Act Your Age, Read Your Age

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Act Your Age, Read Your Age

(Julia Comerford/The Fordham Ram)

(Julia Comerford/The Fordham Ram)

(Julia Comerford/The Fordham Ram)

(Julia Comerford/The Fordham Ram)

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By Vanessa DeJesus

I have always been an avid reader, and, as I mature, I find my taste in books matures with me. Upon rereading young adult books that once struck me as profound and beautiful, I have come to find most of them trivial, pandering and, on the whole, poorly written. However, when I look around I see fully grown adults swearing by John Green, Veronica Roth and the like, my gut reaction is why do you feel the need to pick up a book written for developing minds?

The typical YA book is written in the first person and contains a protagonist that is between the ages of 12 and 18. The plot includes problems relative to the age of the protagonist. These problems, meant to allow the young reader to identify with the characters and story, are, in turn, immature and inappropriate for an adult readership.

Most YA novels stick to, or at the very least incorporate, three main tropes. First, there is the chosen one, the protagonist that is destined to save their world from some fated doom. It creates the idea that every other character in the story who is not chosen is expendable. From sidekicks to storylines that move the chosen one along the plot and teach them something about the world they are meant to save. It is not fair, or frankly good, writing to throw all your eggs in one basket. The idea of the chosen one can be easily misconstrued by a young reader who does not feel that they have found their purpose yet and not everyone can save the world.

Next, there is the love triangle, which consists of one love interest (usually a girl and often the protagonist) who has two other characters (usually males) competing for her affections. This dynamic introduces the idea that love is a competition, which is not exactly the message we should be sending to young readers.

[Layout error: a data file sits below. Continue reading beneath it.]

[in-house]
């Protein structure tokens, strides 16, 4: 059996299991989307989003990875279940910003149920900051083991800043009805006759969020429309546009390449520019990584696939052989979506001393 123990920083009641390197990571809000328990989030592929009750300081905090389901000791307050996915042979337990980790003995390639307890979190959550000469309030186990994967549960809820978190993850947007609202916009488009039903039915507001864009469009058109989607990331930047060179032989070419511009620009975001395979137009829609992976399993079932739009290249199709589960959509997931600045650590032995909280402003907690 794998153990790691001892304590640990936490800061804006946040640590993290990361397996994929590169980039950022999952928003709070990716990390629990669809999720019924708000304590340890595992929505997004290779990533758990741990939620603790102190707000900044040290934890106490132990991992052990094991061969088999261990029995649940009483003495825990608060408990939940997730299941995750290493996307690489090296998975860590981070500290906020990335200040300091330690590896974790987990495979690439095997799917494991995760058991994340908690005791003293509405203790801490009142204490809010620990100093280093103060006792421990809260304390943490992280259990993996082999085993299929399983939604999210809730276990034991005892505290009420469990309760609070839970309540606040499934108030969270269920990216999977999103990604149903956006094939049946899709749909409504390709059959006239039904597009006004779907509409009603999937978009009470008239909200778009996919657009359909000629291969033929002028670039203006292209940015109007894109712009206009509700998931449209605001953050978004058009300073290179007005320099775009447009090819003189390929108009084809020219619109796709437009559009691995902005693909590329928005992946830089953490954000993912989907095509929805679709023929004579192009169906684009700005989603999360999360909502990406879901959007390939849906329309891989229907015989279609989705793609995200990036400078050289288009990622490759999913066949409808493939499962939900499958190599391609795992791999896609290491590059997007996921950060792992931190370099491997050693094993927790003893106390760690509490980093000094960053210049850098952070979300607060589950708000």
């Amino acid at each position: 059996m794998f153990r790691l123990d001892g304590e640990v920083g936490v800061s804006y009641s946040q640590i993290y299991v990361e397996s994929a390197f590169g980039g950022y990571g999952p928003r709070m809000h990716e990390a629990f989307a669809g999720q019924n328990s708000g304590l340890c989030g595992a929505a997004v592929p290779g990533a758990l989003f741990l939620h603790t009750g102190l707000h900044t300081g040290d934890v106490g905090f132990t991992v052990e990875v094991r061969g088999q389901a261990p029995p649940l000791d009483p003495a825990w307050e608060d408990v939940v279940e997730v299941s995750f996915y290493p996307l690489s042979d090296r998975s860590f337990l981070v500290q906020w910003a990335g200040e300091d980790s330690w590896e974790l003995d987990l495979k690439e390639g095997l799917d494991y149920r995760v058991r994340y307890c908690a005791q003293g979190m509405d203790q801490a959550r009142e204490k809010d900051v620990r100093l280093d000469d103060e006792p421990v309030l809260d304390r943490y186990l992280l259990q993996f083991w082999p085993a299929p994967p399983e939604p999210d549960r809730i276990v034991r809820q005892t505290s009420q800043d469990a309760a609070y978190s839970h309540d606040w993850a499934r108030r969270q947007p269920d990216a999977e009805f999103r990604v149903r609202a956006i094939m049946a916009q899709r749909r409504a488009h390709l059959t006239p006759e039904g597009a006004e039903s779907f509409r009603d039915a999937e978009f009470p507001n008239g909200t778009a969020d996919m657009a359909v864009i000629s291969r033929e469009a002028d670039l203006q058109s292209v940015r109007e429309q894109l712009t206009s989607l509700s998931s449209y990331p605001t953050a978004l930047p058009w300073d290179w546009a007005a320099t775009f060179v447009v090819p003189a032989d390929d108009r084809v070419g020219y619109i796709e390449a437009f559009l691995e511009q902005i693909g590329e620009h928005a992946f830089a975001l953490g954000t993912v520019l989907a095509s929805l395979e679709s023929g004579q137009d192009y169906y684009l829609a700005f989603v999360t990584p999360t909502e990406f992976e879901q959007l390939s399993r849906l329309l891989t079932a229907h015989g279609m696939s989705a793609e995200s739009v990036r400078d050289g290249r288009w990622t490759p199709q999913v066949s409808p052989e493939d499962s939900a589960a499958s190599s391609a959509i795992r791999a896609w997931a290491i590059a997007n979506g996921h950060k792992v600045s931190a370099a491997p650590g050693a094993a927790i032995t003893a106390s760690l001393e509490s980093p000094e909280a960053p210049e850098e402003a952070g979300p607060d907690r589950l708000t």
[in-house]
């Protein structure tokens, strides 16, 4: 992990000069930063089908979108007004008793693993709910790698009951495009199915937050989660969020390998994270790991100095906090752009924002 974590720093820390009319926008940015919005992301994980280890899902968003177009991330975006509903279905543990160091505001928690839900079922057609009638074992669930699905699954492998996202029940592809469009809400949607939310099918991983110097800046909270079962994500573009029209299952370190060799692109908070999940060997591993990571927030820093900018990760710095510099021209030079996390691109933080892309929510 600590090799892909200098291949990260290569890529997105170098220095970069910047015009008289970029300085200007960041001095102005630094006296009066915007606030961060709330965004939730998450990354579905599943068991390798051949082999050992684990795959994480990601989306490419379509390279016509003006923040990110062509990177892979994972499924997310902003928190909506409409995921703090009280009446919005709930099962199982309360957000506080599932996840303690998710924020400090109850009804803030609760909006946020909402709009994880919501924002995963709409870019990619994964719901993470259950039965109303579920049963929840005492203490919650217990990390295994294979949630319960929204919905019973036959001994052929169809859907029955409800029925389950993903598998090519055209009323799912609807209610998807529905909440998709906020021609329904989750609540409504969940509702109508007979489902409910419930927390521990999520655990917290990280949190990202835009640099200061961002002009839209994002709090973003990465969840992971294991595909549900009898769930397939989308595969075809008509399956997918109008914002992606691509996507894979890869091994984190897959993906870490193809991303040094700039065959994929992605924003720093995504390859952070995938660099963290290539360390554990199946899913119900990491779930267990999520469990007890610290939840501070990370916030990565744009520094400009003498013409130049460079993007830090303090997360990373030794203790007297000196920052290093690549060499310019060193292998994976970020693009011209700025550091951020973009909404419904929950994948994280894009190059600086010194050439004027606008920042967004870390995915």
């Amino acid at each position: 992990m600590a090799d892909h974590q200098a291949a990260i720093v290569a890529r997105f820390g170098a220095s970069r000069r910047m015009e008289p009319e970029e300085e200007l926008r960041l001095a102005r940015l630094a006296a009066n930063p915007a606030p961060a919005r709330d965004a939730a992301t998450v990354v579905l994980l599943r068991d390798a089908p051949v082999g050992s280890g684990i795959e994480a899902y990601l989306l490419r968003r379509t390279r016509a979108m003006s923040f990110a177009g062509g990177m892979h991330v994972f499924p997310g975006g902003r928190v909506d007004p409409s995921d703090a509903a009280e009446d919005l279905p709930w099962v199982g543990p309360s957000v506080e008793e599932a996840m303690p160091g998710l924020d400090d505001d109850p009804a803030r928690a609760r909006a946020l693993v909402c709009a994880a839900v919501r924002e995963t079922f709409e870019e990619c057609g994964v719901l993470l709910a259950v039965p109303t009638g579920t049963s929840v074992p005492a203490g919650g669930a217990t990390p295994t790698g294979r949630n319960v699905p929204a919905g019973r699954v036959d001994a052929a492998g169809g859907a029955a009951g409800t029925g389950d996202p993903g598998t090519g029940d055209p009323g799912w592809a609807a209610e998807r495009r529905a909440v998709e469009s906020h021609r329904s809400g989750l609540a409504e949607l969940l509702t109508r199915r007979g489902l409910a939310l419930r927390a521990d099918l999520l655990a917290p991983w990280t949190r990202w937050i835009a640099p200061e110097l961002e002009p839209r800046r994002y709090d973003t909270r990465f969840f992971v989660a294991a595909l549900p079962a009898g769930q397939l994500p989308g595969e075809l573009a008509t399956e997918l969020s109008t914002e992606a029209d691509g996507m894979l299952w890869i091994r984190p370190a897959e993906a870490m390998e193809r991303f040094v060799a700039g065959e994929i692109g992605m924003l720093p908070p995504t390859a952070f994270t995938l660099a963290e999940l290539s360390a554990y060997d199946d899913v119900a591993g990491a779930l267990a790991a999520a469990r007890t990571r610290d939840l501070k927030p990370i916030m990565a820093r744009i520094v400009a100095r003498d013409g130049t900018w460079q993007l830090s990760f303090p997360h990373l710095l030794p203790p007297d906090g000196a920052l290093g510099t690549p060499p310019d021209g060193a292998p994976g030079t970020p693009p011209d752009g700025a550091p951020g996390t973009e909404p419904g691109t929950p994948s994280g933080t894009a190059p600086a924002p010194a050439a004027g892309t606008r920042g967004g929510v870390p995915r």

Lastly, there is the problematic favorite: the outcast –– which generally involves the protagonist emphatically claiming that he or she is “not like the other girls/boys.” This usually exceedingly angsty individual is often the love interest of the story, thus painting aloof, mysterious individuals in a desirable light. The suggestion being that this individual is somehow more suited for a relationship or to be the object of affection because they have a secret. Romanticizing teen angst can become incredibly problematic in a work meant for young adults who are just learning what love really is, or should be.

As someone outside of the YA target audience, I understand the feelings of nostalgia that can come from a coming of age story. But we have to draw the line; we cannot keep indulging ourselves in novels constructed around the teenage experience. Nostalgia, in any form, can be detrimental in excess. It prevents you from moving forward, and if you do not look in the direction you are headed, you will fall.

Adult fiction consists of books usually centered around characters aged upward of 20 and focus on lyrical rather than plot driven prose. (Though, this is not always the case.) Some adult fiction writers make use of an omnipresent narrator, while others employ a first-person narration, in which the main character has already lived through the events they describe and are reflecting as they recollect these events. Either use can elicit a more profound reading and move the reader to further thought in a way that the cut-and-dry plot focused style of YA simply cannot.

Aside from the overtly trashy and shallow works of “Divergent,” “Twilight” and “The Fault in Our Stars,” there are some examples of YA that have contributed greatly to the literary canon. These important works include Harper Lee’s “To Kill a Mockingbird,” “The Catcher in the Rye” by J.D. Salinger, “The Outsiders” by S. E. Hinton, “A Separate Peace” by John Knowles and the “Harry Potter” series by J. K. Rowling. These works are well-crafted and do well to serve their purpose in literary canon: to teach young adults not only about their subject matter but about the joys of reading. These books are ones that are regarded as pivotal works of literature every budding reader should dive into.

However, not all YA works contribute to developing the mental maturity of a fully grown adult. The less acclaimed works of young adult fiction credited to Jenny Han, Veronica Roth and Stephanie Meyers are poorly written ploys with obvious intent on landing a lucrative movie deal.

Some estimate that over 70 percent of YA is consumed by adults aged 18-64, and as a result book sales of adult fiction are down 16 percent since 2013. These statistics are incredibly alarming. Adults are reading, though, and that’s all fine and well –– but their choice in books is crippling the market for adult fiction.

As an aspiring writer, this is the audience I must cater to: adults that refuse to let go of the past. Those who would rather relive the trials and tribulations of high school than read about adults finding adult solutions to adult problems.

In this age of social media, the average reader’s attention span is similar to that of a goldfish. There must be a point where one needs to grow up and pick up a novel by Margaret Atwood, Yann Martel or Agatha Christie to start; Charles Dickens or one of the Brontë sisters if you are feeling bold.